An Introduction to G6PD Deficiency

G6PD deficiency (glucose-6-phosphate dehydrogenase) is a genetic condition that affects the function of red blood cells. The condition is caused by a deficiency of an enzyme called G6PD, which plays a critical role in protecting red blood cells from damage caused by certain chemicals and drugs.

G6PD deficiency is most common in males, particularly those of African, Mediterranean, or Asian descent. Females can also be affected, but the condition is generally less severe in women.

Symptoms of G6PD deficiency can vary, but may include hemolytic anemia (a condition in which the red blood cells break down faster than they are produced), jaundice (yellowing of the skin and whites of the eyes), and fatigue. Symptoms can be triggered by a number of factors, including certain medications, infections, and dietary factors.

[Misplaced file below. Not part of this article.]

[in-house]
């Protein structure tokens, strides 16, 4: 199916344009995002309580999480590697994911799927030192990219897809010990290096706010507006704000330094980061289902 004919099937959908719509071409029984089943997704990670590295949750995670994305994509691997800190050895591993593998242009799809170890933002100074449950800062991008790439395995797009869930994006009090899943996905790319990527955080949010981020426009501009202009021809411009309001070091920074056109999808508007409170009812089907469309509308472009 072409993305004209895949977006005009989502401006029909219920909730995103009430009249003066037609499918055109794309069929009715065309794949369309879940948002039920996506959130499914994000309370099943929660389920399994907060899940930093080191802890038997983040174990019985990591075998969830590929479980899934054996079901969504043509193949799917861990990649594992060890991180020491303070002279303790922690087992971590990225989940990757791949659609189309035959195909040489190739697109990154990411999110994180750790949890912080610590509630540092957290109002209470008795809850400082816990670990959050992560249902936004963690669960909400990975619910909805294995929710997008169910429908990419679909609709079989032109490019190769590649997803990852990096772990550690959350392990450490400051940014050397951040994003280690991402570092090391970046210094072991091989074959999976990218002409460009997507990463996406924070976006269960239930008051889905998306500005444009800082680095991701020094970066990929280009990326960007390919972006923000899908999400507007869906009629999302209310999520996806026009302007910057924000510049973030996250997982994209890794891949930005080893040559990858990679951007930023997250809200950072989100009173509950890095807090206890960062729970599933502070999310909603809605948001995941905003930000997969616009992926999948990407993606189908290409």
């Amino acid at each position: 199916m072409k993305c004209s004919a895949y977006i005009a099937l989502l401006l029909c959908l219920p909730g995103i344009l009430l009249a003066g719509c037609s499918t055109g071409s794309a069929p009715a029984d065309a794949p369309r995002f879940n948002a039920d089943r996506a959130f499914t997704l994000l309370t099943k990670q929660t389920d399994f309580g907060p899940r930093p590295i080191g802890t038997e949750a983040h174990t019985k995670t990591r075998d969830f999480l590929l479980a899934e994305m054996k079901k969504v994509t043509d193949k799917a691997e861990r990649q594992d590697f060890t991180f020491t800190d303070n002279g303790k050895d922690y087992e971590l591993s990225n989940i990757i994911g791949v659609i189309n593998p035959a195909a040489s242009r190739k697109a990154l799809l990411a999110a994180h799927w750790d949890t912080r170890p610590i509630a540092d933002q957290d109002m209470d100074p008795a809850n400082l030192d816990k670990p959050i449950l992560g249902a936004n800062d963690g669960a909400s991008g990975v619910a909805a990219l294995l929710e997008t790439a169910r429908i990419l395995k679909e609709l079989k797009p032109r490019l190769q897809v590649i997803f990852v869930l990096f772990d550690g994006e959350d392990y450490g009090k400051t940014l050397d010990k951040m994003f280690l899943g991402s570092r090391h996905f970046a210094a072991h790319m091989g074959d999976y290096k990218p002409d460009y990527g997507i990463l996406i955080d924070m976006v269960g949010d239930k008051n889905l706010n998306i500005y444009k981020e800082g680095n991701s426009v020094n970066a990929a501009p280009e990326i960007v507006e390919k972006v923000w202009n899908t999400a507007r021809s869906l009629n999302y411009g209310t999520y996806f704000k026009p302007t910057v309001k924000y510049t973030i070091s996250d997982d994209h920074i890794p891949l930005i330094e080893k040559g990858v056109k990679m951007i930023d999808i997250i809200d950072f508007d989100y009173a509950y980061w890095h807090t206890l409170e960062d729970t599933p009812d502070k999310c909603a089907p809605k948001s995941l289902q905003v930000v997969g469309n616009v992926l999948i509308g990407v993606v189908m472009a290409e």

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Treatment for G6PD deficiency typically involves avoiding triggers and taking steps to manage symptoms when they occur. In severe cases, blood transfusions may be necessary.

It is important to note that G6PD deficiency is a genetic condition and cannot be prevented. However, individuals who are aware of their condition can take steps to avoid triggers and manage their symptoms effectively. Genetic counseling and testing may be recommended for individuals with a family history of G6PD deficiency or those who are at risk of passing the condition on to their children.

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